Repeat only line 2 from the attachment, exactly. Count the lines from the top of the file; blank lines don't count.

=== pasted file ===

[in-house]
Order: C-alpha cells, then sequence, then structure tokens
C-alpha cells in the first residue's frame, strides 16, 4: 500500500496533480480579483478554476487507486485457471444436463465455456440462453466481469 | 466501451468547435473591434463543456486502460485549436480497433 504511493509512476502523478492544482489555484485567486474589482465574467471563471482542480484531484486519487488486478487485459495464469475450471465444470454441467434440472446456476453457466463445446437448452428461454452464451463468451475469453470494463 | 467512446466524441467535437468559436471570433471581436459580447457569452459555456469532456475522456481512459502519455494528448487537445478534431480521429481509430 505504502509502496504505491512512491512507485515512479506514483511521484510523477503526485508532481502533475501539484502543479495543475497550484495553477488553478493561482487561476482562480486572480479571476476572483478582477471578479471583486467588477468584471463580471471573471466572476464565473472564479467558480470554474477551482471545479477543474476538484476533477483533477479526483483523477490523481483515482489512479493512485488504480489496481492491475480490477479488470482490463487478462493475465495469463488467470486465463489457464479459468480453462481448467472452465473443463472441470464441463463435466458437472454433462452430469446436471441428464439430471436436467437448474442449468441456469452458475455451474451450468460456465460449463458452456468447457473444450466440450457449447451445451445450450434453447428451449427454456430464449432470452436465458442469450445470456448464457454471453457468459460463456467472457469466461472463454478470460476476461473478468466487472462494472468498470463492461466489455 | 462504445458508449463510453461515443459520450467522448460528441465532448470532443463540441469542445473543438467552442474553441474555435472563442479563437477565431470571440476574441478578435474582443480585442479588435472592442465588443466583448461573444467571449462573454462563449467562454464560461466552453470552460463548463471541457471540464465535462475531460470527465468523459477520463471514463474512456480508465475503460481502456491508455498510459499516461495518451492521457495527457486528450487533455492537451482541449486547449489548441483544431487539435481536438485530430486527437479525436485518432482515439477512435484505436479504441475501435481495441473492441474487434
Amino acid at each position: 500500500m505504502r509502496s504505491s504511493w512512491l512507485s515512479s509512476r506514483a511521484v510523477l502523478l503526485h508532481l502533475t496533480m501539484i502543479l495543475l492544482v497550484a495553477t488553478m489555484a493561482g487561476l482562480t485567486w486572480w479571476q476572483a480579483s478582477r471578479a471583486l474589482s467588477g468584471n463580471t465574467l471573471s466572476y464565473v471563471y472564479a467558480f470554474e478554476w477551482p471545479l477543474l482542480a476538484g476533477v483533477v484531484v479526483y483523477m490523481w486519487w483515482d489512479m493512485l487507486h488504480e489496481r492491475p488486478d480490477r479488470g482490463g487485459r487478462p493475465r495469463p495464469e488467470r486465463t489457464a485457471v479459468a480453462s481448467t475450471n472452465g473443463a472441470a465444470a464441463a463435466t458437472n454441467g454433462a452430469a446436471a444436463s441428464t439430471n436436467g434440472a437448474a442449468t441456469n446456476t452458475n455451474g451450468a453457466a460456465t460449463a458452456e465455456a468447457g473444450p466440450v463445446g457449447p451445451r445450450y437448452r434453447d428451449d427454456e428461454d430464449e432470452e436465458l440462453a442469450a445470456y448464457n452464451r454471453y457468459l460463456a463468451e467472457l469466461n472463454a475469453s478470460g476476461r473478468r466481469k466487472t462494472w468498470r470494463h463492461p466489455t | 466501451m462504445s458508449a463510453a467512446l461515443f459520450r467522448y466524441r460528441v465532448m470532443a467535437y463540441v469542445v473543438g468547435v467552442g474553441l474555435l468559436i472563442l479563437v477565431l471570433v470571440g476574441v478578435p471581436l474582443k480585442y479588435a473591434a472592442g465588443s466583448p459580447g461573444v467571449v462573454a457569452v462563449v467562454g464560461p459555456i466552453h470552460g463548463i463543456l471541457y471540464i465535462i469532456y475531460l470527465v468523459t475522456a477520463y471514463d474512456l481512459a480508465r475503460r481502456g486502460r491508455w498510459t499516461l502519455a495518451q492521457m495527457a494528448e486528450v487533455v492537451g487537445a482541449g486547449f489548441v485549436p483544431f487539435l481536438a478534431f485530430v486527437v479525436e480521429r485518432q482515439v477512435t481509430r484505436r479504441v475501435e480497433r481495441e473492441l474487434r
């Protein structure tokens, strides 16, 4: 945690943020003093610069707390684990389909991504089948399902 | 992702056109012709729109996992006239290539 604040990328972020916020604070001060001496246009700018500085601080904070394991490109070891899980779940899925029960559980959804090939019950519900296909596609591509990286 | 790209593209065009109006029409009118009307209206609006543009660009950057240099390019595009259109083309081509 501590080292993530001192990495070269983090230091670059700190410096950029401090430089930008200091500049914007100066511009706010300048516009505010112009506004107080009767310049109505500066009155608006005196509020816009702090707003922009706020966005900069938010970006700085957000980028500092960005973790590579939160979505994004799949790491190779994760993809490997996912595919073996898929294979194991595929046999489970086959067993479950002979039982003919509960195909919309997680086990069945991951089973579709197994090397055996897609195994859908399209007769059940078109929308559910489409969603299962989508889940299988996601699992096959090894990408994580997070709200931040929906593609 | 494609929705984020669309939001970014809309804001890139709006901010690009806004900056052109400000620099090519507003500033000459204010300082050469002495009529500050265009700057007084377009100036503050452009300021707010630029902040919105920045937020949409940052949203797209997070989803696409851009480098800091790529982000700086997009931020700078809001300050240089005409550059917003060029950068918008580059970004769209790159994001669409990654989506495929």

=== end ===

Order: C-alpha cells, then sequence, then structure tokens